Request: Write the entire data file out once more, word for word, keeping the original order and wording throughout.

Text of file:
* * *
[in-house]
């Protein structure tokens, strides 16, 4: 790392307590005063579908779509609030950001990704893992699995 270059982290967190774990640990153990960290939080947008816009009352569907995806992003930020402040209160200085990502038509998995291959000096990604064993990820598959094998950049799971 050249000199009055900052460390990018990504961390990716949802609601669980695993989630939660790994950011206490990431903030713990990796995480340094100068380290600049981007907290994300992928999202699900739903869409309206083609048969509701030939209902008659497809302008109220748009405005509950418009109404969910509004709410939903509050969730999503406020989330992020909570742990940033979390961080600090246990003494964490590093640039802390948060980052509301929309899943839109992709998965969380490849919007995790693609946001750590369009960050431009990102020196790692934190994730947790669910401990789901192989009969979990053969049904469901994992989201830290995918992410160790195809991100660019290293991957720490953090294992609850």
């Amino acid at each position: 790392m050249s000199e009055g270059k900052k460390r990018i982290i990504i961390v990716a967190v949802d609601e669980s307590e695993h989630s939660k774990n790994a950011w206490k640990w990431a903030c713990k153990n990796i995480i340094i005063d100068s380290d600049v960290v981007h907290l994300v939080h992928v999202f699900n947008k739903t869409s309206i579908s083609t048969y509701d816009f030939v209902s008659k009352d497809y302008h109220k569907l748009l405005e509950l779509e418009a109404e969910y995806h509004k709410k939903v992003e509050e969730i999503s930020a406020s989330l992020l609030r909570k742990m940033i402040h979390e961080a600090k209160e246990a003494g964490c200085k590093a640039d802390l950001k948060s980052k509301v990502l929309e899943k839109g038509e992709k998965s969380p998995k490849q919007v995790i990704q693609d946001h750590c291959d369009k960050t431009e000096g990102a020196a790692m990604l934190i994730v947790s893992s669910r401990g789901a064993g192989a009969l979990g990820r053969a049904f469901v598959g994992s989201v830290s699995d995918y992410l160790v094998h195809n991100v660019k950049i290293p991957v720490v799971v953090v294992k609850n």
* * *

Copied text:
[in-house]
């Protein structure tokens, strides 16, 4: 790392307590005063579908779509609030950001990704893992699995 270059982290967190774990640990153990960290939080947008816009009352569907995806992003930020402040209160200085990502038509998995291959000096990604064993990820598959094998950049799971 050249000199009055900052460390990018990504961390990716949802609601669980695993989630939660790994950011206490990431903030713990990796995480340094100068380290600049981007907290994300992928999202699900739903869409309206083609048969509701030939209902008659497809302008109220748009405005509950418009109404969910509004709410939903509050969730999503406020989330992020909570742990940033979390961080600090246990003494964490590093640039802390948060980052509301929309899943839109992709998965969380490849919007995790693609946001750590369009960050431009990102020196790692934190994730947790669910401990789901192989009969979990053969049904469901994992989201830290995918992410160790195809991100660019290293991957720490953090294992609850």
């Amino acid at each position: 790392m050249s000199e009055g270059k900052k460390r990018i982290i990504i961390v990716a967190v949802d609601e669980s307590e695993h989630s939660k774990n790994a950011w206490k640990w990431a903030c713990k153990n990796i995480i340094i005063d100068s380290d600049v960290v981007h907290l994300v939080h992928v999202f699900n947008k739903t869409s309206i579908s083609t048969y509701d816009f030939v209902s008659k009352d497809y302008h109220k569907l748009l405005e509950l779509e418009a109404e969910y995806h509004k709410k939903v992003e509050e969730i999503s930020a406020s989330l992020l609030r909570k742990m940033i402040h979390e961080a600090k209160e246990a003494g964490c200085k590093a640039d802390l950001k948060s980052k509301v990502l929309e899943k839109g038509e992709k998965s969380p998995k490849q919007v995790i990704q693609d946001h750590c291959d369009k960050t431009e000096g990102a020196a790692m990604l934190i994730v947790s893992s669910r401990g789901a064993g192989a009969l979990g990820r053969a049904f469901v598959g994992s989201v830290s699995d995918y992410l160790v094998h195809n991100v660019k950049i290293p991957v720490v799971v953090v294992k609850n």